So I think we're used to, as a culture thinking of the body in that way as private or intimate. But breath is something - you know, I go sing with people. We go Christmas, caroling. We go to church. You know, I teach school. My son would go to school. Our Cub Scouts our, Aikido - all the things we did now suddenly, "Oh, they're not in our bubble. They're not in that intimate space." And suddenly my breath is something that could hurt someone if I'm not mindful.
And, so I have to be mindful of protecting myself and others. I don't know if this makes too much sense, but I've been really intrigued with this idea that breath can be an intimate, part of life. And that is something right now that people are being asked to contain within their families, whereas before it hadn't been. So there's grief for me around this disease and also reflections on breath in a really different way than I've ever, you know, reflected on it before.
Elizabeth: Yeah. What you're saying is striking so much. I think when Rachel and I were together last, I had just spent the morning with my family at the zoo. And I said, said, I told her "Rachel it was so sad." I mean, I said zoos are always a little sad. But it just felt sad to be out with people and that we couldn't share breath with each other, that we have the sense of keeping distance.
And it did make me think about breath and air and the way that even just, they carry the vibrations of sound. You mentioned singing together. There's this way that breathing is a communal thing. That our breath and sharing air is, is a part of us belonging to each other. And it's very difficult to not belong to each other in that way.
One sort of consolation that I've discovered is that I like to think of trees as breathing. You know, the trees that the living plants of our earth take the carbon dioxide that we put off and they turn it back into oxygen for us. And so it's been essential for me and my wellbeing to have some time where, since I can't be around people, I need to go be around the trees. Because I can safely share breath with that and feel that connectedness to the earth.
But I think that this has pushed us to sort of have to re-examine some of our most primal parts of mourning what we can't share with each other. And how can we connect in other ways?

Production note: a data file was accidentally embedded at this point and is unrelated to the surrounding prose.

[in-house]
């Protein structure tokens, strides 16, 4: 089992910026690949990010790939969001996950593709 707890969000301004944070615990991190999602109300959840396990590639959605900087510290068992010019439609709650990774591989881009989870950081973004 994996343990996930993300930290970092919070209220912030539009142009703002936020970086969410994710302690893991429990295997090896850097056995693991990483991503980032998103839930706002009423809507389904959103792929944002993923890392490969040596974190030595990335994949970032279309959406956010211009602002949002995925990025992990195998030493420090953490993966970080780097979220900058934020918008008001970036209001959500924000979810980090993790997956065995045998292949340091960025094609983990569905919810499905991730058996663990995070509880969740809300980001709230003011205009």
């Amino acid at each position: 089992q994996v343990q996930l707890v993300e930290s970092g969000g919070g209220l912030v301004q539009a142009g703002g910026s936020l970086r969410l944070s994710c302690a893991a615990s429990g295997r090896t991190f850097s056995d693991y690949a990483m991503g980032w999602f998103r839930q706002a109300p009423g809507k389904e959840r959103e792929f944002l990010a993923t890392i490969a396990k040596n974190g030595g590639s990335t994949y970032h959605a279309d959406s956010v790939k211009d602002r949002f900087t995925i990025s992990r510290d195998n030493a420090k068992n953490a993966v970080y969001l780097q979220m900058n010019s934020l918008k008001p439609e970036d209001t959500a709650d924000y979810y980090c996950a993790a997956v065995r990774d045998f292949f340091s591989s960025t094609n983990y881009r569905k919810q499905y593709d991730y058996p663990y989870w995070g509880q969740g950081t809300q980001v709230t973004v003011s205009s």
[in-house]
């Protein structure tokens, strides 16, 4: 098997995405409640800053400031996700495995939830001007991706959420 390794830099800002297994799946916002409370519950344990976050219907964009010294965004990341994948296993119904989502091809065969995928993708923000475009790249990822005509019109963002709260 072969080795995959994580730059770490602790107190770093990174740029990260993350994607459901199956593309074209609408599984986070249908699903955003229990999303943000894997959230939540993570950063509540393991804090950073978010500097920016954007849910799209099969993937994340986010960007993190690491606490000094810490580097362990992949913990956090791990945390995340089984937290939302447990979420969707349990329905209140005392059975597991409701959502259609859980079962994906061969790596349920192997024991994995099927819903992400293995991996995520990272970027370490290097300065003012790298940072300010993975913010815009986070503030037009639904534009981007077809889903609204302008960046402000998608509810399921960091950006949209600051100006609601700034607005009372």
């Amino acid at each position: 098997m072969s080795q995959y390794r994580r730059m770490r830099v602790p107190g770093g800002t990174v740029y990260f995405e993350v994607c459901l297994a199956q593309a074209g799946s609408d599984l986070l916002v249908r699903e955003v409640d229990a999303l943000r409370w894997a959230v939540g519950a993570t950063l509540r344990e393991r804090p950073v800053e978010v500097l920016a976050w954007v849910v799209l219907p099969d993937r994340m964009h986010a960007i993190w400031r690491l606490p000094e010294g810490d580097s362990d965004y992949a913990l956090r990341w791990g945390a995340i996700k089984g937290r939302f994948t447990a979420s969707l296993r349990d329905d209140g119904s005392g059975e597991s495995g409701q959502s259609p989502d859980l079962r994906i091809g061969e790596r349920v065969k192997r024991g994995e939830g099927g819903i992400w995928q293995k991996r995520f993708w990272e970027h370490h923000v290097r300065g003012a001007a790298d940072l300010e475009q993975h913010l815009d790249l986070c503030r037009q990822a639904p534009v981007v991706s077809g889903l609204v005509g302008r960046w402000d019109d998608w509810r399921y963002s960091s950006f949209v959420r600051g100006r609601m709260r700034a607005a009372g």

And one thing I appreciate so much about you is that I think of you - and hopefully people will hear you and read your book and, and tap into other resources where they can know more of your story - but I think of you, you mentioned that as a 16 year old discovering meditation. Discovering the power of your breath. And that you had the boldness as a teenage person to start to look for wisdom in all of the world's faith traditions in ways that most of us sort of hover into our comfortable faith traditions of our family origin. And so you are, I think, a renowned expert, I'm going to call you that in understanding, meaning making in birth and death, and the meaning of breath and life across many faith traditions.
So I wonder if there are beliefs about air or breath in particular, or first breaths and last breaths, across other wisdom traditions that you find particularly fascinating.
Amy Wright Glenn: Oh, I love that question. And let me just say I'm a perpetual student. Always. I'm constantly learning and reading and I love reflecting on how one theme, let's say the theme of fire or the theme of the hero or the stories that relate to water, and you know, maybe monsters in water and how those stories, those themes appear in many cultures around the world at different times. And what are some of the common ways they are used. You know, if there is a common motif or if they are unique in every culture.
I love the study of what Ken Wilber, who's a philosopher I admire refers to as "deep versus surface structures." And the deep structures would be the things that are constant, nearly constant let's say throughout human society. That we all have one liver and not 10 livers. There's not a culture that suddenly exists that have, you know, 10 different livers. We have one liver we have by and large, most people have, you know, 10 digits on their hands and feet. And there's definitely anomalies, but the anomalies aren't that striking compared to the common features. And in culture too, there's common features. It would be nearly impossible, I imagine to find a human culture that didn't have some form of art or some form of music. But, how it sounds and what it looks like that can vary.